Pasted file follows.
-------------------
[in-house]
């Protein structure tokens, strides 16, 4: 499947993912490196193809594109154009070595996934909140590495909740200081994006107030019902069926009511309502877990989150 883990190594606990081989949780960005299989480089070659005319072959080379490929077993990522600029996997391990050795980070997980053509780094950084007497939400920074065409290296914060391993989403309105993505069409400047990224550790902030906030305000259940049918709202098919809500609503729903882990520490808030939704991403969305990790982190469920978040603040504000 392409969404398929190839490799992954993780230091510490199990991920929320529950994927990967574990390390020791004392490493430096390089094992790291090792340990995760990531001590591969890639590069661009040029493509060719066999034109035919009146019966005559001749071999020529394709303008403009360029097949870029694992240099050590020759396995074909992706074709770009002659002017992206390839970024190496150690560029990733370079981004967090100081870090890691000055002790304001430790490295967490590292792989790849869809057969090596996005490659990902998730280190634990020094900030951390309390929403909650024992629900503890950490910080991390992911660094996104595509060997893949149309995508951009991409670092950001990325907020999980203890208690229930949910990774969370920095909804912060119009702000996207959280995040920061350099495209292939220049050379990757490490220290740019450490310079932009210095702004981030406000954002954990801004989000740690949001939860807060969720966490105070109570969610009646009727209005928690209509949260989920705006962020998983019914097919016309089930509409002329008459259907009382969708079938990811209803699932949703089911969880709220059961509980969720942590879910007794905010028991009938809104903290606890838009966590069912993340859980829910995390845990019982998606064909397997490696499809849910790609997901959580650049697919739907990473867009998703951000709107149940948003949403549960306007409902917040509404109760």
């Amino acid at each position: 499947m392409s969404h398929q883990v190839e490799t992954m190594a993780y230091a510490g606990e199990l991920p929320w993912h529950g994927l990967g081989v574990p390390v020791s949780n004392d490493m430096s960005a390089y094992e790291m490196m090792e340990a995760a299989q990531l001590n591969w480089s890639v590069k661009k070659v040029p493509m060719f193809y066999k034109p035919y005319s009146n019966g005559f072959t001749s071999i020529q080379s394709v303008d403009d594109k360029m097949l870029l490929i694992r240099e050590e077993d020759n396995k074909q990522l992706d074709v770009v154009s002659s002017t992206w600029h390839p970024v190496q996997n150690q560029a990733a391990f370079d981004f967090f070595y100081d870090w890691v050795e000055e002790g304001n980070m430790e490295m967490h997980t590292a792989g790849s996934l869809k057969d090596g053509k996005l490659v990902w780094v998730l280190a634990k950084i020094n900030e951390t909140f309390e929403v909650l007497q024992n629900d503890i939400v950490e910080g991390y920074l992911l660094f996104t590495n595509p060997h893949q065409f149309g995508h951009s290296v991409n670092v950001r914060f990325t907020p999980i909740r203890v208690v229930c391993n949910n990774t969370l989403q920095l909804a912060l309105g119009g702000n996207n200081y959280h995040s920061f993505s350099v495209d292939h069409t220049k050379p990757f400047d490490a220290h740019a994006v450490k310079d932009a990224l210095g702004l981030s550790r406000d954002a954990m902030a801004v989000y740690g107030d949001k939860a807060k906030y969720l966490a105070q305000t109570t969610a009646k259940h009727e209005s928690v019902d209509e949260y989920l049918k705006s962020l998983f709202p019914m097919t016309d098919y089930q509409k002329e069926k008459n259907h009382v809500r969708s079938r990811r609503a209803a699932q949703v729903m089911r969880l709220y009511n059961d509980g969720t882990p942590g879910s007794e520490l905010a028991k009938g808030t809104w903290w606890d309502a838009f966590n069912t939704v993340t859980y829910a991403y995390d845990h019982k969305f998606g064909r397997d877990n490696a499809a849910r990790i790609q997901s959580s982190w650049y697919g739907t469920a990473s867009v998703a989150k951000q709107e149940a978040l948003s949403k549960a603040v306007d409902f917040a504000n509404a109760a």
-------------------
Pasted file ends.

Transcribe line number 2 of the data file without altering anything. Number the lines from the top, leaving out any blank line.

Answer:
């Protein structure tokens, strides 16, 4: 499947993912490196193809594109154009070595996934909140590495909740200081994006107030019902069926009511309502877990989150 883990190594606990081989949780960005299989480089070659005319072959080379490929077993990522600029996997391990050795980070997980053509780094950084007497939400920074065409290296914060391993989403309105993505069409400047990224550790902030906030305000259940049918709202098919809500609503729903882990520490808030939704991403969305990790982190469920978040603040504000 392409969404398929190839490799992954993780230091510490199990991920929320529950994927990967574990390390020791004392490493430096390089094992790291090792340990995760990531001590591969890639590069661009040029493509060719066999034109035919009146019966005559001749071999020529394709303008403009360029097949870029694992240099050590020759396995074909992706074709770009002659002017992206390839970024190496150690560029990733370079981004967090100081870090890691000055002790304001430790490295967490590292792989790849869809057969090596996005490659990902998730280190634990020094900030951390309390929403909650024992629900503890950490910080991390992911660094996104595509060997893949149309995508951009991409670092950001990325907020999980203890208690229930949910990774969370920095909804912060119009702000996207959280995040920061350099495209292939220049050379990757490490220290740019450490310079932009210095702004981030406000954002954990801004989000740690949001939860807060969720966490105070109570969610009646009727209005928690209509949260989920705006962020998983019914097919016309089930509409002329008459259907009382969708079938990811209803699932949703089911969880709220059961509980969720942590879910007794905010028991009938809104903290606890838009966590069912993340859980829910995390845990019982998606064909397997490696499809849910790609997901959580650049697919739907990473867009998703951000709107149940948003949403549960306007409902917040509404109760």